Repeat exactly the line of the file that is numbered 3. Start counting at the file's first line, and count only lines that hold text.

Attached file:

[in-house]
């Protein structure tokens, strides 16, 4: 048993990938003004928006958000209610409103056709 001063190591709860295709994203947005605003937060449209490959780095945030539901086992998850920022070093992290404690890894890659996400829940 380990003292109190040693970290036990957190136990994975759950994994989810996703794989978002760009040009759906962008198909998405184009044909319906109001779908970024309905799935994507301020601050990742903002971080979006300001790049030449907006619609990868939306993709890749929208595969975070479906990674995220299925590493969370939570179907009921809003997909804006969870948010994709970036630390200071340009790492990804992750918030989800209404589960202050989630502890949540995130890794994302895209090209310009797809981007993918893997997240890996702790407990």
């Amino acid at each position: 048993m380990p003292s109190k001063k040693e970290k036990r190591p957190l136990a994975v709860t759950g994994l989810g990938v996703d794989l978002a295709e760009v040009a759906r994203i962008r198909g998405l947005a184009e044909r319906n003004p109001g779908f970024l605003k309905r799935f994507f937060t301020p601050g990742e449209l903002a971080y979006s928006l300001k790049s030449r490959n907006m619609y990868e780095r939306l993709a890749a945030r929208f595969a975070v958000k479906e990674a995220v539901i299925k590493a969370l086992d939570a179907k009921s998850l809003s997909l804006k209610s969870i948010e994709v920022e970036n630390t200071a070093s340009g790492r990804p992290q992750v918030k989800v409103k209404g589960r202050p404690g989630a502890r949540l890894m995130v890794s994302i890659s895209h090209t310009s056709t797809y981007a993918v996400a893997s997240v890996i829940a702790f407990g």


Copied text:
């Amino acid at each position: 048993m380990p003292s109190k001063k040693e970290k036990r190591p957190l136990a994975v709860t759950g994994l989810g990938v996703d794989l978002a295709e760009v040009a759906r994203i962008r198909g998405l947005a184009e044909r319906n003004p109001g779908f970024l605003k309905r799935f994507f937060t301020p601050g990742e449209l903002a971080y979006s928006l300001k790049s030449r490959n907006m619609y990868e780095r939306l993709a890749a945030r929208f595969a975070v958000k479906e990674a995220v539901i299925k590493a969370l086992d939570a179907k009921s998850l809003s997909l804006k209610s969870i948010e994709v920022e970036n630390t200071a070093s340009g790492r990804p992290q992750v918030k989800v409103k209404g589960r202050p404690g989630a502890r949540l890894m995130v890794s994302i890659s895209h090209t310009s056709t797809y981007a993918v996400a893997s997240v890996i829940a702790f407990g």